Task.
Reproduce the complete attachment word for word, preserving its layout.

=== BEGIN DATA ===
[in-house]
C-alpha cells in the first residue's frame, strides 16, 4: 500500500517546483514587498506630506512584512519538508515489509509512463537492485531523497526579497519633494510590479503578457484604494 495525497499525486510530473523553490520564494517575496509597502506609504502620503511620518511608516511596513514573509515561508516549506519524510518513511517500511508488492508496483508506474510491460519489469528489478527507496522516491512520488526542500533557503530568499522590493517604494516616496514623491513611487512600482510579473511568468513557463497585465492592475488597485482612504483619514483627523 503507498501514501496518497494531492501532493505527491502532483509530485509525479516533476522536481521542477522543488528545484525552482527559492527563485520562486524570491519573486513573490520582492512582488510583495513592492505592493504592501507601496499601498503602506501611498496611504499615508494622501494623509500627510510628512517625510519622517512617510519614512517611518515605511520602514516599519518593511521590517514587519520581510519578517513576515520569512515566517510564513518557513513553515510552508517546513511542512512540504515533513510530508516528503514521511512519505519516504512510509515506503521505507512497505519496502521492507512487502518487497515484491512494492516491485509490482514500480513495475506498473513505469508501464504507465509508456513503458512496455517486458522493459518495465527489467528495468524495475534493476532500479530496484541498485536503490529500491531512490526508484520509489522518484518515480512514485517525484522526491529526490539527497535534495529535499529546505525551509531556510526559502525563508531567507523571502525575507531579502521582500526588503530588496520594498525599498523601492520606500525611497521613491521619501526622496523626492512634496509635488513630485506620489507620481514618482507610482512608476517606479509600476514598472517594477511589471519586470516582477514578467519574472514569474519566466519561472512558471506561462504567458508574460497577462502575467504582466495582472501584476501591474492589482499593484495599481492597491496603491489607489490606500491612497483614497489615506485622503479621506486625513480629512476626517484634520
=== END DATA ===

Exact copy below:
[in-house]
C-alpha cells in the first residue's frame, strides 16, 4: 500500500517546483514587498506630506512584512519538508515489509509512463537492485531523497526579497519633494510590479503578457484604494 495525497499525486510530473523553490520564494517575496509597502506609504502620503511620518511608516511596513514573509515561508516549506519524510518513511517500511508488492508496483508506474510491460519489469528489478527507496522516491512520488526542500533557503530568499522590493517604494516616496514623491513611487512600482510579473511568468513557463497585465492592475488597485482612504483619514483627523 503507498501514501496518497494531492501532493505527491502532483509530485509525479516533476522536481521542477522543488528545484525552482527559492527563485520562486524570491519573486513573490520582492512582488510583495513592492505592493504592501507601496499601498503602506501611498496611504499615508494622501494623509500627510510628512517625510519622517512617510519614512517611518515605511520602514516599519518593511521590517514587519520581510519578517513576515520569512515566517510564513518557513513553515510552508517546513511542512512540504515533513510530508516528503514521511512519505519516504512510509515506503521505507512497505519496502521492507512487502518487497515484491512494492516491485509490482514500480513495475506498473513505469508501464504507465509508456513503458512496455517486458522493459518495465527489467528495468524495475534493476532500479530496484541498485536503490529500491531512490526508484520509489522518484518515480512514485517525484522526491529526490539527497535534495529535499529546505525551509531556510526559502525563508531567507523571502525575507531579502521582500526588503530588496520594498525599498523601492520606500525611497521613491521619501526622496523626492512634496509635488513630485506620489507620481514618482507610482512608476517606479509600476514598472517594477511589471519586470516582477514578467519574472514569474519566466519561472512558471506561462504567458508574460497577462502575467504582466495582472501584476501591474492589482499593484495599481492597491496603491489607489490606500491612497483614497489615506485622503479621506486625513480629512476626517484634520